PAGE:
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Concorde jet floated down the Hudson River after seven-month restoration

It follows months of refurbishment.

  • Concorde has been seen floating down the East River on a barge
  • Its journey is a return home following months of refurbishment
  • Tours of the Manhattan Intrepid Museum’s Concorde resume on 4 April, 2024

Published on Mar 15, 2024 at 3:28PM (UTC+4)

Last updated on Mar 18, 2024 at 1:28PM (UTC+4)

Edited by Alessandro Renesis

Concorde has been seen floating down East River on a barge after months of refurbishment.

The retired former British Airways airliner was heading to its home at Manhattan’s Intrepid Museum.

The museum has housed the iconic airliner since 2003, when it first arrived at Pier 86.

READ MORE! Flying-V is the next-gen futuristic aircraft that’s already completed its maiden flight

As the only British Airways Concorde on display in the Northeast, visitors can take-in the unique power of the aircraft and learn more about its fascinating history.

The Concorde has been at the Brooklyn Navy Yard for the refurb since August and made its journey back on Wednesday 13 March.

From Brooklyn, it floated down the Hudson River to Weeks Marine in New Jersey for an overnight stop.

The last leg of its journey took place on Thursday (14 March).

In a display that was watched by excited crowns, it was then lifted by a 300 foot crane to be returned to Pier 86.

“The months-long restoration project included removal of the aircrafts paint coating, sanding, and recoating, using the same colors and markings that made Concorde a true aviation legend,” a statement from the museum, said.

The part of Pier 86 that houses it has also been given a glow-up to mirror the Concorde.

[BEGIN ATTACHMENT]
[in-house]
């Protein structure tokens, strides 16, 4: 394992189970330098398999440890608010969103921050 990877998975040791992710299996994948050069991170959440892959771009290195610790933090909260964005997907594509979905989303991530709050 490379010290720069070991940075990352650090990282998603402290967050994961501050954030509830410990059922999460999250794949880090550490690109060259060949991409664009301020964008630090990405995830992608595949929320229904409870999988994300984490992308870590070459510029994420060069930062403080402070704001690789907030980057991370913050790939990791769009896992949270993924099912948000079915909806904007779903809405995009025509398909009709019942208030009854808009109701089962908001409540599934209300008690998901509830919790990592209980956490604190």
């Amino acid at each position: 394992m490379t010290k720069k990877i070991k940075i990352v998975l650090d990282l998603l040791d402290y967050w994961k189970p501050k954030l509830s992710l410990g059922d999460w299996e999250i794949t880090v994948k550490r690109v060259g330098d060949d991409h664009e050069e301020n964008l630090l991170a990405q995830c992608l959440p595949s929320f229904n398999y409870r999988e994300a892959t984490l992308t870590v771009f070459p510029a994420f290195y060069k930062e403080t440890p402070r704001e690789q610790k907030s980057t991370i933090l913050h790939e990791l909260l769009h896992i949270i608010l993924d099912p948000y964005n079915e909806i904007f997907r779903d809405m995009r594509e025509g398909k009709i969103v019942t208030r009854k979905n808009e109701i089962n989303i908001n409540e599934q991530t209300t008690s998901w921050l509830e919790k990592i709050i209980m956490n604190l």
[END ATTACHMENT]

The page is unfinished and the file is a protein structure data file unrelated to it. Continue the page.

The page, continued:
Now: a little history on the exhibit.

“The Concorde is a product of Anglo-French cooperation,” the Intrepid Museum’s website explains. 

“When the Concorde entered Air France and British Airways’ transatlantic service in 1976, it was the only operational supersonic passenger transport in the world.

“With a crew of nine, the Concorde could fly at 1,350 mph (2,150 kph) at an altitude of 60,000 ft (18,181 m), high enough for its 100 passengers to see the Earth’s curvature.”

It was developed by scientists from both sides of the English Channel between 1962 and 1969.

Commercial flights began in 1976 and it set multiple records including ‘Westbound Around the World’ and ‘Eastbound Around the World’ world air speed records.

Flights between New York and London were the most popular route with the fastest transatlantic airliner flight being from New York JFK to London Heathrow on 7 February 1996 by the British Airways G-BOAD.

It went tarmac to tarmac in 2 hours, 52 minutes, 59 seconds.

Its developers claimed to have received orders for 350 of the supersonic aircraft, but rising fuel costs meant just 20 of the planes were made.

British Airways and Air France were its primary operators.  

It was banned from going supersonic over many countries because of its sonic boom – something the next-gen of supersonic aircraft, including NASA’s X-59 hopes to nix with its ‘quiet’ technology.

Concorde was taken out of service in 2003 because of exorbitant costs and a crash.

But, recently this commercial plane accidentally hits supersonic speeds over the Atlantic.

Tours of the Manhattan Intrepid Museum’s Concorde resume on 4 April, 2024.

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